Trump-O-Meter

Expand mental health programs

"We need to reform our mental health programs and institutions in this country."


Updates

President Donald Trump on Oct. 26, 2017, declared the opioid cirisis a nationwide public health emergency during a ceremony at the White House.

Trump has mixed record on expanding mental health services

President Donald Trump's health care plan promised to help national mental health efforts.

His campaign's list of health care goals (archived here) said: "Finally, we need to reform our mental health programs and institutions in this country. Families, without the ability to get the information needed to help those who are ailing, are too often not given the tools to help their loved ones."

Much of the reform that has taken place during his first year in office can be attributed to the former Congress.

The 21st Century Cures Act, passed a month before Trump took office. The bill drew criticism for removing some regulations on the pharmaceutical industry (proponents argued it would help speed up drug development). But the legislation also appropriated funding for mental health research, treatment and early intervention as well as established a new assistant secretary for mental health and substance use disorders.

Trump's nominee for the new position, Elinore McCance-Katz, was approved by the Senate on Aug. 3. She leads the U.S. Department of Health and Human Services' Substance Abuse and Mental Health Services Administration and is tasked with streamlining more than 100 federal agencies concerned with mental health.

In the past year, the Trump administration has also:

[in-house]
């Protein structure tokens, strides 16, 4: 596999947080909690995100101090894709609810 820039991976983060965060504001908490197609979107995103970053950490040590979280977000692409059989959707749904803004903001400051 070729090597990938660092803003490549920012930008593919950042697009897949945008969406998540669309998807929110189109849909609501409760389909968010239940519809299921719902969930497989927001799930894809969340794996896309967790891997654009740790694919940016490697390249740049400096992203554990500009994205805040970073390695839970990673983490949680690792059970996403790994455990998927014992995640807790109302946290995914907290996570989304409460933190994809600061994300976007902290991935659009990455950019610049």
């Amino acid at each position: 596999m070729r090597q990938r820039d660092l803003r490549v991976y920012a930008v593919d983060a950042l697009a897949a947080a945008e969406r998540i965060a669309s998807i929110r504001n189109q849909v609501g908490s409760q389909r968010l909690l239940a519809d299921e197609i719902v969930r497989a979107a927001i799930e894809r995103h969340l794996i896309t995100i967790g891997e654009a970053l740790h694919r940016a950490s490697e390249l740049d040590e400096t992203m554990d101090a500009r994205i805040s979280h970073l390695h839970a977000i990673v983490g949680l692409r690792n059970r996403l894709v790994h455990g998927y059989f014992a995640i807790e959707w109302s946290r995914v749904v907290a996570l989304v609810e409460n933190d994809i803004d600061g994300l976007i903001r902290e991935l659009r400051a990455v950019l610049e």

However, not every action has been helpful to the cause.

Trump has proposed and supported plans that cut Medicaid funding, including Republican-led plans to repeal and replace Obamacare. Medicaid is the largest payer for mental health services in the United States.

Andrew Sperling, the director of legislative affairs for the National Alliance on Mental Illness, said the failure of Obamacare repeal-and-replace has been a good thing for mental health care, but he also said the administration should be applauded for appointing McCance-Katz, who he believes to be a great choice for the position.

Going forward, Sperling said, the Trump administration could do more to increase information sharing and physician and family access to patients' medical records, within the bounds protected by privacy laws.

Trump has made some effort to make good on this promise, though he has also tried to get legislation passed that would cut down on mental health care services. Until we see more action, we rate it In the Works.

Sources:

USA Today, "Mental health advocates celebrate passage of 21st Century Cures Act," Dec. 7, 2016

Congress.gov, Nomination of Elinore McCance-Katz, accessed Nov. 20, 2017

The White House, Executive action on opioid crisis, Oct. 26, 2017

U.S. Department of Veterans Affairs, news release, June 27, 2017

PolitiFact, "Make no cuts to Medicaid" promise tracker, accessed Nov. 20, 2017

Medicaid.gov, Behavioral health services information page, accessed Nov. 20, 2017

Phone interview with Andrew Sperling, director of legislative affairs for the National Alliance on Mental Illness, Nov. 20, 2017